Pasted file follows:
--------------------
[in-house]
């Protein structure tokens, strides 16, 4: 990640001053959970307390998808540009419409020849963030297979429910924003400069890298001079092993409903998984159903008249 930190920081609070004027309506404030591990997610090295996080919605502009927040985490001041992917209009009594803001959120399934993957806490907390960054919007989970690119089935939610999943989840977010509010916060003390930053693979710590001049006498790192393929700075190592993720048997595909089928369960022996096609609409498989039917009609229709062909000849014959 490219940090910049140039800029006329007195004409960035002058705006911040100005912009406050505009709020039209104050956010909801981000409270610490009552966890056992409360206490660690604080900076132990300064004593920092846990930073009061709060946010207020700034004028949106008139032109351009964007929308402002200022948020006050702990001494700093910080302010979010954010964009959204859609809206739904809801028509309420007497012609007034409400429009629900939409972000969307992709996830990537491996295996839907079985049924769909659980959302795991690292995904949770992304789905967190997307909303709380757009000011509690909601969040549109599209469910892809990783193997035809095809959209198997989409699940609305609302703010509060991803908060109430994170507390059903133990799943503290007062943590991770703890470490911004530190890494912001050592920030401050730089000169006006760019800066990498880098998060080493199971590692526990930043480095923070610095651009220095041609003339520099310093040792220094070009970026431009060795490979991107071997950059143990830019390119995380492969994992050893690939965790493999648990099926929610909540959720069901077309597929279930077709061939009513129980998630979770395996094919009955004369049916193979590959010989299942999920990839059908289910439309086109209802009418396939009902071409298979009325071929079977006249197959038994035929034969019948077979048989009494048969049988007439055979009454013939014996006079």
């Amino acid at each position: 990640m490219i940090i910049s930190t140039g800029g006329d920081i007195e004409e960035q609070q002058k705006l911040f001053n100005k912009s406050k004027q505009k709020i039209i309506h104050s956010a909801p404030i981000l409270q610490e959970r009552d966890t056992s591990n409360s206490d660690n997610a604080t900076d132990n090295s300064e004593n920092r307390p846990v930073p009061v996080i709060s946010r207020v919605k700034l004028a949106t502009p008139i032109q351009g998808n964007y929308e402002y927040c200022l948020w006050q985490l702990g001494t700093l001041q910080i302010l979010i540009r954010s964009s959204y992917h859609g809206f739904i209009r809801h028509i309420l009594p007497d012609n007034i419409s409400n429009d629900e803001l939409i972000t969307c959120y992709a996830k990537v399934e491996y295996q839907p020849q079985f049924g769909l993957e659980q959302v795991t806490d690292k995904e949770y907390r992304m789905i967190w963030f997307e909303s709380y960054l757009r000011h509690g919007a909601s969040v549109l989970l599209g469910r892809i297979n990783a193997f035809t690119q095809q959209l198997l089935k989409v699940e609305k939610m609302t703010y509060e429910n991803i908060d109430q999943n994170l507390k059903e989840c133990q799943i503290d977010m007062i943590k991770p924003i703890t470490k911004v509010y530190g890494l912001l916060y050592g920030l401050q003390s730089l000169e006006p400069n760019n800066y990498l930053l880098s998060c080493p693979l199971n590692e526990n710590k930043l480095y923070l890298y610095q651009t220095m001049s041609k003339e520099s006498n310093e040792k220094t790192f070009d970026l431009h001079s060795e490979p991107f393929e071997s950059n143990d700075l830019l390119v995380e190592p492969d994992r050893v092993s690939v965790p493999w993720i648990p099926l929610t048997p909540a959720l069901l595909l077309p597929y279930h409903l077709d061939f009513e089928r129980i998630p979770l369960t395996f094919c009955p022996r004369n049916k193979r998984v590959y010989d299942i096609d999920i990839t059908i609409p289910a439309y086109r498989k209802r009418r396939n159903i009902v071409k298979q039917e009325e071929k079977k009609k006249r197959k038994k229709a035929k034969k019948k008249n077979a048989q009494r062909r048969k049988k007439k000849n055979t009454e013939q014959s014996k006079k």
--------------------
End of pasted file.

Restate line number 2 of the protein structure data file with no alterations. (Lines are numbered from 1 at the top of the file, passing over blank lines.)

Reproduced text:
């Protein structure tokens, strides 16, 4: 990640001053959970307390998808540009419409020849963030297979429910924003400069890298001079092993409903998984159903008249 930190920081609070004027309506404030591990997610090295996080919605502009927040985490001041992917209009009594803001959120399934993957806490907390960054919007989970690119089935939610999943989840977010509010916060003390930053693979710590001049006498790192393929700075190592993720048997595909089928369960022996096609609409498989039917009609229709062909000849014959 490219940090910049140039800029006329007195004409960035002058705006911040100005912009406050505009709020039209104050956010909801981000409270610490009552966890056992409360206490660690604080900076132990300064004593920092846990930073009061709060946010207020700034004028949106008139032109351009964007929308402002200022948020006050702990001494700093910080302010979010954010964009959204859609809206739904809801028509309420007497012609007034409400429009629900939409972000969307992709996830990537491996295996839907079985049924769909659980959302795991690292995904949770992304789905967190997307909303709380757009000011509690909601969040549109599209469910892809990783193997035809095809959209198997989409699940609305609302703010509060991803908060109430994170507390059903133990799943503290007062943590991770703890470490911004530190890494912001050592920030401050730089000169006006760019800066990498880098998060080493199971590692526990930043480095923070610095651009220095041609003339520099310093040792220094070009970026431009060795490979991107071997950059143990830019390119995380492969994992050893690939965790493999648990099926929610909540959720069901077309597929279930077709061939009513129980998630979770395996094919009955004369049916193979590959010989299942999920990839059908289910439309086109209802009418396939009902071409298979009325071929079977006249197959038994035929034969019948077979048989009494048969049988007439055979009454013939014996006079």